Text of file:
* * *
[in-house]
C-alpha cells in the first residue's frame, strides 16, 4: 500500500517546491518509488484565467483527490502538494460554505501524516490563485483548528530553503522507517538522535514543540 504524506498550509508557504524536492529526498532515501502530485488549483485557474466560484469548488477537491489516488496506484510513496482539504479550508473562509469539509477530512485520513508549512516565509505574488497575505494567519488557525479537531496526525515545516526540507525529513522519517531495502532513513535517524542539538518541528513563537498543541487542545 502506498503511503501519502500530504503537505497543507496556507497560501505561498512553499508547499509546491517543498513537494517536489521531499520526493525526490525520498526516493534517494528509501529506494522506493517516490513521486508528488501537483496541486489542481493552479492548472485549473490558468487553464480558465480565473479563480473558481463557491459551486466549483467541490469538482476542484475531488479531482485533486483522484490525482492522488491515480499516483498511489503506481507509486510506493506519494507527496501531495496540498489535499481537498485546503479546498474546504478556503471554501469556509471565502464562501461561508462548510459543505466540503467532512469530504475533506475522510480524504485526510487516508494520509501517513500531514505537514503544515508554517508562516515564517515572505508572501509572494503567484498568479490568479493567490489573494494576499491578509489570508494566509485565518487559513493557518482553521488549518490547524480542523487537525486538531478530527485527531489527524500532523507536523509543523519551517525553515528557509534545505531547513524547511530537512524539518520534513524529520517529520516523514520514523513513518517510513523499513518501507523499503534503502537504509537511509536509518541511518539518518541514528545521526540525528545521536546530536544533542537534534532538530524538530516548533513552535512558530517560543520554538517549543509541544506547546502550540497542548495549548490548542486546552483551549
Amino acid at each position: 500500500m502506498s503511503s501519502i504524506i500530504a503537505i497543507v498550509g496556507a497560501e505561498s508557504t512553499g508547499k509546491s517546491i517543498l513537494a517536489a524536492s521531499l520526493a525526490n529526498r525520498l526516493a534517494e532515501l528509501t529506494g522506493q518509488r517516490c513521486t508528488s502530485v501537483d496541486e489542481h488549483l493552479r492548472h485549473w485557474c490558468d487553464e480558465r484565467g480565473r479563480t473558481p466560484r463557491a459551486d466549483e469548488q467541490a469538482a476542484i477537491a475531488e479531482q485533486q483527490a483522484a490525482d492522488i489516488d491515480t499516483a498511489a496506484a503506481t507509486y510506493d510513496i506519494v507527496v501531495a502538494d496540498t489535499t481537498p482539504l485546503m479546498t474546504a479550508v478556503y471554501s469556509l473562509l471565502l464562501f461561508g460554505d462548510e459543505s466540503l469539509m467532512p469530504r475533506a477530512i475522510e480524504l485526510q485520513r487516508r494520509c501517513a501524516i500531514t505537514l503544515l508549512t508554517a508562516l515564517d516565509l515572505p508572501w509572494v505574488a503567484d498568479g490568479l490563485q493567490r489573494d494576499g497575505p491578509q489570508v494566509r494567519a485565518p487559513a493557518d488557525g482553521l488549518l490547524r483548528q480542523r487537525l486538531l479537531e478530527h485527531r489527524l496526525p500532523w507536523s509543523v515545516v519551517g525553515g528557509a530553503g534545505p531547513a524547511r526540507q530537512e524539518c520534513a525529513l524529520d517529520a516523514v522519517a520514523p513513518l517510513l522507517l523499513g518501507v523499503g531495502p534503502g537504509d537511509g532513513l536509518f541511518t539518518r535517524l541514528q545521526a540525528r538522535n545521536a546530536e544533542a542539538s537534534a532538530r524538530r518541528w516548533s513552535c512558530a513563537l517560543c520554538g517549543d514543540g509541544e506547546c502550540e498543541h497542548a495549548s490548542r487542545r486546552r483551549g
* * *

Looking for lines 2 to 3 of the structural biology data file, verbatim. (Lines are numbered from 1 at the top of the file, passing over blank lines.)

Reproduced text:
C-alpha cells in the first residue's frame, strides 16, 4: 500500500517546491518509488484565467483527490502538494460554505501524516490563485483548528530553503522507517538522535514543540 504524506498550509508557504524536492529526498532515501502530485488549483485557474466560484469548488477537491489516488496506484510513496482539504479550508473562509469539509477530512485520513508549512516565509505574488497575505494567519488557525479537531496526525515545516526540507525529513522519517531495502532513513535517524542539538518541528513563537498543541487542545 502506498503511503501519502500530504503537505497543507496556507497560501505561498512553499508547499509546491517543498513537494517536489521531499520526493525526490525520498526516493534517494528509501529506494522506493517516490513521486508528488501537483496541486489542481493552479492548472485549473490558468487553464480558465480565473479563480473558481463557491459551486466549483467541490469538482476542484475531488479531482485533486483522484490525482492522488491515480499516483498511489503506481507509486510506493506519494507527496501531495496540498489535499481537498485546503479546498474546504478556503471554501469556509471565502464562501461561508462548510459543505466540503467532512469530504475533506475522510480524504485526510487516508494520509501517513500531514505537514503544515508554517508562516515564517515572505508572501509572494503567484498568479490568479493567490489573494494576499491578509489570508494566509485565518487559513493557518482553521488549518490547524480542523487537525486538531478530527485527531489527524500532523507536523509543523519551517525553515528557509534545505531547513524547511530537512524539518520534513524529520517529520516523514520514523513513518517510513523499513518501507523499503534503502537504509537511509536509518541511518539518518541514528545521526540525528545521536546530536544533542537534534532538530524538530516548533513552535512558530517560543520554538517549543509541544506547546502550540497542548495549548490548542486546552483551549
Amino acid at each position: 500500500m502506498s503511503s501519502i504524506i500530504a503537505i497543507v498550509g496556507a497560501e505561498s508557504t512553499g508547499k509546491s517546491i517543498l513537494a517536489a524536492s521531499l520526493a525526490n529526498r525520498l526516493a534517494e532515501l528509501t529506494g522506493q518509488r517516490c513521486t508528488s502530485v501537483d496541486e489542481h488549483l493552479r492548472h485549473w485557474c490558468d487553464e480558465r484565467g480565473r479563480t473558481p466560484r463557491a459551486d466549483e469548488q467541490a469538482a476542484i477537491a475531488e479531482q485533486q483527490a483522484a490525482d492522488i489516488d491515480t499516483a498511489a496506484a503506481t507509486y510506493d510513496i506519494v507527496v501531495a502538494d496540498t489535499t481537498p482539504l485546503m479546498t474546504a479550508v478556503y471554501s469556509l473562509l471565502l464562501f461561508g460554505d462548510e459543505s466540503l469539509m467532512p469530504r475533506a477530512i475522510e480524504l485526510q485520513r487516508r494520509c501517513a501524516i500531514t505537514l503544515l508549512t508554517a508562516l515564517d516565509l515572505p508572501w509572494v505574488a503567484d498568479g490568479l490563485q493567490r489573494d494576499g497575505p491578509q489570508v494566509r494567519a485565518p487559513a493557518d488557525g482553521l488549518l490547524r483548528q480542523r487537525l486538531l479537531e478530527h485527531r489527524l496526525p500532523w507536523s509543523v515545516v519551517g525553515g528557509a530553503g534545505p531547513a524547511r526540507q530537512e524539518c520534513a525529513l524529520d517529520a516523514v522519517a520514523p513513518l517510513l522507517l523499513g518501507v523499503g531495502p534503502g537504509d537511509g532513513l536509518f541511518t539518518r535517524l541514528q545521526a540525528r538522535n545521536a546530536e544533542a542539538s537534534a532538530r524538530r518541528w516548533s513552535c512558530a513563537l517560543c520554538g517549543d514543540g509541544e506547546c502550540e498543541h497542548a495549548s490548542r487542545r486546552r483551549g